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Transcript
Lower Extremity Wound Pathway
Client info:
Date of assessment:
Location of assessment:
SOCIAL HISTORY:
Occupation: __________________________________
HISTORY OF LEG ULCERS:
Previous history of leg ulcers  Yes  No
Lives:  alone  with spouse  long term care
 with family (specify): ___________________
 other (specify): ______________________________
If yes: Year of first occurrence ____________ _________
Date of onset of current ulcer: ______________________
Location: ________________________________________
Mobility:  Independent  Use of aid(s)___________
 Bed/chair bound  Assistance from another person
Comment:
Previous use of compression bandages/stockings  Yes
Age of stockings: ___________________________________
Comment:
LOWER LEG ASSESSMENT FORM
HEALTH HISTORY that may be associated with Vascular Disease
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Family history of leg ulcers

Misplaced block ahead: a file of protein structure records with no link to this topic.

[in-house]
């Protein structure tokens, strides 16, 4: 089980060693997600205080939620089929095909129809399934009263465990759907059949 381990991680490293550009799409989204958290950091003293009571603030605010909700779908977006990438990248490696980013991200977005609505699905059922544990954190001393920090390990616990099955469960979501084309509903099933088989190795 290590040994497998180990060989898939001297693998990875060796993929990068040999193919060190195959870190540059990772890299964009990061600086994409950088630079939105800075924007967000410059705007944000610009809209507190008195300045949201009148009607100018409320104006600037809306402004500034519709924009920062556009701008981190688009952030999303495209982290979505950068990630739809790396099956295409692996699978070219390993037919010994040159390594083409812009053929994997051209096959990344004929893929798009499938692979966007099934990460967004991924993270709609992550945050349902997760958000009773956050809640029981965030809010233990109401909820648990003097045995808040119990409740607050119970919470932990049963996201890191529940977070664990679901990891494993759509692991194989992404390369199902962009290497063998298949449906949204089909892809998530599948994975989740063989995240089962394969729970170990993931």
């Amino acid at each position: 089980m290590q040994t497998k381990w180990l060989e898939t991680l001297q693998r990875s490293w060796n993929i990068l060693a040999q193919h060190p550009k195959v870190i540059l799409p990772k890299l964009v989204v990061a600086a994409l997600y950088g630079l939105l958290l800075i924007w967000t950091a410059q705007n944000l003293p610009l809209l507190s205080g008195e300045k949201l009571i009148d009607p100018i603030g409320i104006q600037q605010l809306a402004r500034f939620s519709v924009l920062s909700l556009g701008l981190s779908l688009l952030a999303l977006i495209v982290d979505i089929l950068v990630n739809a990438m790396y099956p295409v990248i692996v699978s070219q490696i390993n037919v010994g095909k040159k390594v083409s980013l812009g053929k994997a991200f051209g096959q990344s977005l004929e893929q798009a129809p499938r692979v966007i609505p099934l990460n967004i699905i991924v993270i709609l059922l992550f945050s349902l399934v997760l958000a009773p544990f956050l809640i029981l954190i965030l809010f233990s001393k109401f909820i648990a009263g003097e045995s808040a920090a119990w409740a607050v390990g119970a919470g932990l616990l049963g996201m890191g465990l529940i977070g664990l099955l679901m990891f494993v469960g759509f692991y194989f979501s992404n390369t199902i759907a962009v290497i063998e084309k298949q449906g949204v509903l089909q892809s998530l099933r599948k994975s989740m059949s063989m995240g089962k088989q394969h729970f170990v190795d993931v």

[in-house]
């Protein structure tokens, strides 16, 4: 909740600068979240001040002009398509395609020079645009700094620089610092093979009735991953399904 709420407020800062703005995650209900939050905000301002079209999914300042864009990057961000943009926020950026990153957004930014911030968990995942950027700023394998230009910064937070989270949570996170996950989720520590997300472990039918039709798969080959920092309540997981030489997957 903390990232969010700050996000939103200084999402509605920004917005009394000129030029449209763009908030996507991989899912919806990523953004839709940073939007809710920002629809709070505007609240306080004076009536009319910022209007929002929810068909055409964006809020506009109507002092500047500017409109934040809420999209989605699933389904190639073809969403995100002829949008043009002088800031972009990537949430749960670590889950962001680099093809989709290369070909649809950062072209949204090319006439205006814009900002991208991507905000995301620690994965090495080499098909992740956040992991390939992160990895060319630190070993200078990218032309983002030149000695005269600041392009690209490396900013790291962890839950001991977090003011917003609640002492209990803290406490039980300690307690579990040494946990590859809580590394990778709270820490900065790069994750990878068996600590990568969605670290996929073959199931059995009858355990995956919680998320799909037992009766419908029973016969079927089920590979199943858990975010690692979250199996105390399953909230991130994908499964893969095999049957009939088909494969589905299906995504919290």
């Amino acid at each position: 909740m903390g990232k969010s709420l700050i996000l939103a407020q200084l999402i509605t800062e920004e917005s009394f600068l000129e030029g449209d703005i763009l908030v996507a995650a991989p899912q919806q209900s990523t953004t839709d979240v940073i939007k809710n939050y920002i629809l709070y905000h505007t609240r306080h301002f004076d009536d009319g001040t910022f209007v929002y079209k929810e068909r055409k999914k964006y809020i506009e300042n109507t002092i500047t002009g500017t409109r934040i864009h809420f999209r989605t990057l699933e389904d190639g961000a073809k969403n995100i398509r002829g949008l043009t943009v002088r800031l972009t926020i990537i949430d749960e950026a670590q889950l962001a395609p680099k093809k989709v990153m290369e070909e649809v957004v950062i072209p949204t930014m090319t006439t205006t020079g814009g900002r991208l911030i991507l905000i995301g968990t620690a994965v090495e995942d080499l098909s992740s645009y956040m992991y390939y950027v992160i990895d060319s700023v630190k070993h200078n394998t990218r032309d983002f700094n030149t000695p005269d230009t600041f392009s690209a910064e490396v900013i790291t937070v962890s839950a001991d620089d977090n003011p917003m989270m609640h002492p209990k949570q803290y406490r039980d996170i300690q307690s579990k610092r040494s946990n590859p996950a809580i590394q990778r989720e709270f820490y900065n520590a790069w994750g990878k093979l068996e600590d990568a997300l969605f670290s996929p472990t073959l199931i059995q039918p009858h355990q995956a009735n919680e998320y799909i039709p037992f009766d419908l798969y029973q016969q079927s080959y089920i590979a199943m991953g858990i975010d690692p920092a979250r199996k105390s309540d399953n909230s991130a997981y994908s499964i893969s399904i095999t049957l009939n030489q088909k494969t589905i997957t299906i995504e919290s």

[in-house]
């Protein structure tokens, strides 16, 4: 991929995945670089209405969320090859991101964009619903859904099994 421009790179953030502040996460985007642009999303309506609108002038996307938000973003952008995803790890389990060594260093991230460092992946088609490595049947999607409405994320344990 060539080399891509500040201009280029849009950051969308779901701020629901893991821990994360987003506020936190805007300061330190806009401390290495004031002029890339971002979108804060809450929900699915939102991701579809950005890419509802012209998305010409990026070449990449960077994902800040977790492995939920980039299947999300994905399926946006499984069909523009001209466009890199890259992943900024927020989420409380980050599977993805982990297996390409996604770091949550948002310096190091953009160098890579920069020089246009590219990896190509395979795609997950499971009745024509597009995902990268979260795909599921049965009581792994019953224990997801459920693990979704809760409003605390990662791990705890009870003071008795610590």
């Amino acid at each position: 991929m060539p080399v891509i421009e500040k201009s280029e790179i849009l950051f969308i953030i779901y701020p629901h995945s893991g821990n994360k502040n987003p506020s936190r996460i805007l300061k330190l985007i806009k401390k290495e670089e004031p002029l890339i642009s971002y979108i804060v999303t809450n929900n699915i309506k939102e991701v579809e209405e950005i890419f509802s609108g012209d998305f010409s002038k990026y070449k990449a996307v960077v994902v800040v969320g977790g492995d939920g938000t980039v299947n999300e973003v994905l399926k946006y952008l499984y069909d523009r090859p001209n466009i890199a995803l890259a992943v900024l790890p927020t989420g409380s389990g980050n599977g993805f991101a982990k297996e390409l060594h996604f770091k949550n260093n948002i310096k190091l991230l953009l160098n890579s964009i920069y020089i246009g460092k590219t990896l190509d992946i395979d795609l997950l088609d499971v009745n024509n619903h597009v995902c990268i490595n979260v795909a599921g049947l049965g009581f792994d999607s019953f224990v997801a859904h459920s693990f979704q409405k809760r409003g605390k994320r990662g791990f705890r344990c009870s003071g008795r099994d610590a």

Varicose Veins
DVT Affected Leg
DVT Unaffected Leg
Venous surgery
Injection Sclerotherapy
Trauma/Fracture of leg(s)
Pulmonary embolism
Pregnancies # _____
Osteoarthritis
Phlebitis
Lower Extremity Arterial Disease
Intermittent Claudication
Vascular Surgery lower limbs
Rest Pain/night pain
Hypertension
CHF
MI
Angina
Current Smoker: # cigarettes/day
Past Smoker: Quit When?
None of the above
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CVA/TIA
Diabetes
Rheumatoid Arthritis
Renal Disease
Vasculitis
Ulcerative Colitis/IBD/Crohn’s
Amputation (specify location)
Malignancy
MEDICATIONS:
Medication prescribed for leg/foot pain?  Don’t know  No  Yes (specify):